Schafer Brothers Logging Company 2-6-2 "Prairie" Locomotives in the USA

Class Details by Steve Llanso of Sweat House Media

Class 7 (Locobase 15314)

Data from Baldwin Locomotive Works Specification for Engines as digitized by the DeGolyer Library of Southern Methodist University, Vol 73, pp.338+. See also photograph and extended caption at the University of Washington Libraries Digital Collection at []. Works numbers was 58010 in September 1924.

The SBLC originated as a family logging company headed by Peter, Albert, and Hubert Schafer. The small scale of the timber harvest six miles up the Satsop River from its mouth in the first two decades can be gauged by the use of oxen and horses to skid the logs to the sawmill.

The operation steadily grew, however, especially after the company bought a 45-ton Heisler geared locomotive in 1913. "At the peak of operation," says the Digital Collections caption, "the Schafers were running one of the largest logging, milling and shipping concerns in the lumber industry of the Pacific Northwest." Rail lines totalled 100 miles (161 km) served by 18 locomotives that included this oil-burning logging Prairie saddle-tank. Its specification noted the SBLC's 60 lb/yard (30 kg/metre) rail, curves of a maximum 40 degrees, compensated and ruling grades of 2% (some tram-road grades in the system reached 6-7%

Barbara Aue, writing in the South Beach Bulletin (archived by The Daily Record of Grays Harbor, WA on 6 March 2013 at []), reported that "The brothers attributed their unprecedented success through the Great Depression, a Wobblies invasion and two world wars to a mother who insisted that they borrow nothing and never buy on credit, but instead, use only profits from timber sales to finance the company's next big move or property acquisition."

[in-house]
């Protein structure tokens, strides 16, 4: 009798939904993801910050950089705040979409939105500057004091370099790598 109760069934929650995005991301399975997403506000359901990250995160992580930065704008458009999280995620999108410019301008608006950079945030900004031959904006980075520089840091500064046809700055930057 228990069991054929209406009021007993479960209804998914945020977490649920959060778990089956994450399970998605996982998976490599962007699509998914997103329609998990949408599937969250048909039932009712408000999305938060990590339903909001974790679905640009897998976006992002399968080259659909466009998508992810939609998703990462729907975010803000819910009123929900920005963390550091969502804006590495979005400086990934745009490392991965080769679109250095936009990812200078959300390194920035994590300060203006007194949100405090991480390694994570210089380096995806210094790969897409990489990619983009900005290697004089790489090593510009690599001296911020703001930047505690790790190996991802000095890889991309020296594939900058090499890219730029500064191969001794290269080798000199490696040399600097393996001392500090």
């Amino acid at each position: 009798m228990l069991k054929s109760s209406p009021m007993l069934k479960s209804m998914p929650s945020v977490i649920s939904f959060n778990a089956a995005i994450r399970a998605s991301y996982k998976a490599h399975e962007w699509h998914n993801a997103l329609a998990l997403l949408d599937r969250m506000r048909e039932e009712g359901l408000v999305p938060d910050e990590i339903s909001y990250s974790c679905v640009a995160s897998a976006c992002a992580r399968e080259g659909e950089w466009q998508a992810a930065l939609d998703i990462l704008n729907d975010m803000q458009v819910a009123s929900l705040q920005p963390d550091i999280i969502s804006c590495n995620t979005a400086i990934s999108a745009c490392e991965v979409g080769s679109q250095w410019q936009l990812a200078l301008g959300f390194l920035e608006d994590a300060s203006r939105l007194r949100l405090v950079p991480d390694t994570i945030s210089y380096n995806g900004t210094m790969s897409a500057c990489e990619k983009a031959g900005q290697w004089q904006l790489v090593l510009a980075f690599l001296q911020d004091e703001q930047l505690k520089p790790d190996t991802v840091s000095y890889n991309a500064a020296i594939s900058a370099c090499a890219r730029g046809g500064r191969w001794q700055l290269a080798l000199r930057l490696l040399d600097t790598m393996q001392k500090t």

The company would be sold to Simpson Timber in 1955.

Principal Dimensions by Steve Llanso of Middle Run Media

Locobase ID15314
RailroadSchafer Brothers Logging Company
Number in Class1
Road Numbers7
Number Built1
Valve GearWalschaert
Locomotive Length and Weight
Driver Wheelbase (ft / m)9 / 2.74
Engine Wheelbase (ft / m)24.42 / 7.44
Ratio of driving wheelbase to overall engine wheelbase 0.37
Overall Wheelbase (engine & tender) (ft / m)24.42 / 7.44
Axle Loading (Maximum Weight per Axle) (lbs / kg)
Weight on Drivers (lbs / kg)115,500 / 52,390
Engine Weight (lbs / kg)154,000 / 69,853
Tender Loaded Weight (lbs / kg)
Total Engine and Tender Weight (lbs / kg)154,000
Tender Water Capacity (gals / ML)2500 / 9.47
Tender Fuel Capacity (oil/coal) (gals/tons / Liters/MT)900 / 3407
Minimum weight of rail (calculated) (lb/yd / kg/m)64 / 32
Geometry Relating to Tractive Effort
Driver Diameter (in / mm)44 / 1118
Boiler Pressure (psi / kPa)175 / 12.10
High Pressure Cylinders (dia x stroke) (in / mm)18" x 24" / 457x610
Tractive Effort (lbs / kg)26,288 / 11924.05
Factor of Adhesion (Weight on Drivers/Tractive Effort) 4.39
Heating Ability
Tubes (number - dia) (in / mm)130 - 2" / 51
Flues (number - dia) (in / mm)20 - 5.375" / 137
Flue/Tube length (ft / m)10.42 / 3.18
Firebox Area (sq ft / m2)109 / 10.13
Grate Area (sq ft / m2)22 / 2.04
Evaporative Heating Surface (sq ft / m2)1103 / 102.51
Superheating Surface (sq ft / m2)226 / 21
Combined Heating Surface (sq ft / m2)1329 / 123.51
Evaporative Heating Surface/Cylinder Volume156.01
Computations Relating to Power Output (More Information)
Robert LeMassena's Power Computation3850
Same as above plus superheater percentage4505
Same as above but substitute firebox area for grate area22,318
Power L16683
Power MT382.69

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